An Artist or a Thinker?

“…the artist possesses a weaker morality than the thinker; he does not want to be deprived of the glittering, profound interpretation of life and guards against simple and sober methods and results. He appears to be fighting on behalf of the greater dignity and significance of man; in reality he refuses to give up the presuppositions which are most efficacious for his art, that is to say, the fantastic, mythical, uncertain, extreme, the sense for the symbolical, the overestimation of the person, the belief in something miraculous in genius: he thus considers the perpetuation of his mode of creation more important than scientific devotion to the true in any form, however plainly this may appear.”
from Human, All-too Human by Friedrich Nietzsche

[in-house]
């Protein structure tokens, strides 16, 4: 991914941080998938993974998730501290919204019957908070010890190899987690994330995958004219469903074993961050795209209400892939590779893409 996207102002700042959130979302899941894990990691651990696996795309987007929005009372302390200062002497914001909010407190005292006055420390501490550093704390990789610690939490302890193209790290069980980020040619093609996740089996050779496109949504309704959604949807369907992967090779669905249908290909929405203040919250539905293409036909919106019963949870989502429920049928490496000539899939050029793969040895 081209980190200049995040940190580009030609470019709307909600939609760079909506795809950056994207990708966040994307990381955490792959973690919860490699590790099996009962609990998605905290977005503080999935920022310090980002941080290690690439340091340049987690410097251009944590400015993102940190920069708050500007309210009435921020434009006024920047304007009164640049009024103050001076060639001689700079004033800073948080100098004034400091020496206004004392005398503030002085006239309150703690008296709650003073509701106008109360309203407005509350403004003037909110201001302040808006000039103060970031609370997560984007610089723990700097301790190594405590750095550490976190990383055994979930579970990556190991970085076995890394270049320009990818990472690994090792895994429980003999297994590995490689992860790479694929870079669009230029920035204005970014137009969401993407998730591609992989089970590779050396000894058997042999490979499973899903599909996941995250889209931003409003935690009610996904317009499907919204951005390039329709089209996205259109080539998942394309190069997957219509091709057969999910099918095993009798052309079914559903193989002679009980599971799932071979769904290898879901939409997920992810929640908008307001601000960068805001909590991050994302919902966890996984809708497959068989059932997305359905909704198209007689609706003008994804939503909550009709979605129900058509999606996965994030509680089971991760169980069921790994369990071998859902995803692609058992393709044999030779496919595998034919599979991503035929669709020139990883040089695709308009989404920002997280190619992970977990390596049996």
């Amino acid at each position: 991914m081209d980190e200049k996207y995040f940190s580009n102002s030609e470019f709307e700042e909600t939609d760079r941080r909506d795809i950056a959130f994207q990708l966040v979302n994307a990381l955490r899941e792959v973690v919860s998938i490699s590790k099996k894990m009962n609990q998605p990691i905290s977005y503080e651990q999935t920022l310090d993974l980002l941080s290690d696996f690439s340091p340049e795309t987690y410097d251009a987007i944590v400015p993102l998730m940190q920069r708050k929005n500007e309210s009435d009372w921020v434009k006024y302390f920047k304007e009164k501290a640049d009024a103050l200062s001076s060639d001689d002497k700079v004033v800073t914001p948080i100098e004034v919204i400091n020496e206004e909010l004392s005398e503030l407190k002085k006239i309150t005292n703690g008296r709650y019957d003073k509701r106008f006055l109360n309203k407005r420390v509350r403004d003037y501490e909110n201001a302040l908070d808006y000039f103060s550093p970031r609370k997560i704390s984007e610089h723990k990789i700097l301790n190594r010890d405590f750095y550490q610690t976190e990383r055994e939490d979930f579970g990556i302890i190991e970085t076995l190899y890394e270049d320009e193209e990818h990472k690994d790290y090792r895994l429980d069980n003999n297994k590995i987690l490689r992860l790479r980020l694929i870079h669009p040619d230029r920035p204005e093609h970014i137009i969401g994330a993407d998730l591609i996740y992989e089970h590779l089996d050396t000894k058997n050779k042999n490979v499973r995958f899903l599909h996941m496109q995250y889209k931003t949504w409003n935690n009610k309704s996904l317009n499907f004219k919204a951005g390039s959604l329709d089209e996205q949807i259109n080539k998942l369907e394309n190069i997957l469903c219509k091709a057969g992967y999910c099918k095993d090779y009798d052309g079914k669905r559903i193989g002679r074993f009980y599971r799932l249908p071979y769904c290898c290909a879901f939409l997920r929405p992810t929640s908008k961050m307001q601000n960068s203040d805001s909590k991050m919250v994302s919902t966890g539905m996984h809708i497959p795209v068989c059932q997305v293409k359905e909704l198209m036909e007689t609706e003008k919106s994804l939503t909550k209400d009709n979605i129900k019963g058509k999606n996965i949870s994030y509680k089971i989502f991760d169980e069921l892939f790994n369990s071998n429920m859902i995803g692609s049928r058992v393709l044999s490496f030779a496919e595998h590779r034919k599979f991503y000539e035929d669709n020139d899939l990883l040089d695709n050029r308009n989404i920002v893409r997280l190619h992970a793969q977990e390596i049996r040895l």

This entry was posted in aesthetics, art, art history, Beauty, great artists and tagged , , , , , . Bookmark the permalink.

16 Responses to An Artist or a Thinker?

  1. kimiam says:

    I wonder which artist Mr. Nietzsche had a grudge against to write such a thing.

  2. Dr. N gives me the creeps sometimes.

  3. 100swallows says:

    Nietzsche said somewhere else that you didn’t find artists going to the stake like Bruno or Jerome of Prague. When push comes to shove, your artist gives in. Why? Because he is not interested in the truth of things, only in the myth, the romanticism around them. He wants a good story. He is actually averse to clarity and definition. So he is responsible for perpetuating the great errors. Artist of all times have always, as the Spanish expression is, “lit one candle to God and another to the Devil”.

  4. wrjones says:

    What the hell is he talking about?

  5. kimiam says:

    It takes no small sum of arrogance for a man to believe he grasps the entire, absolute truth. That would be like perfection of knowledge.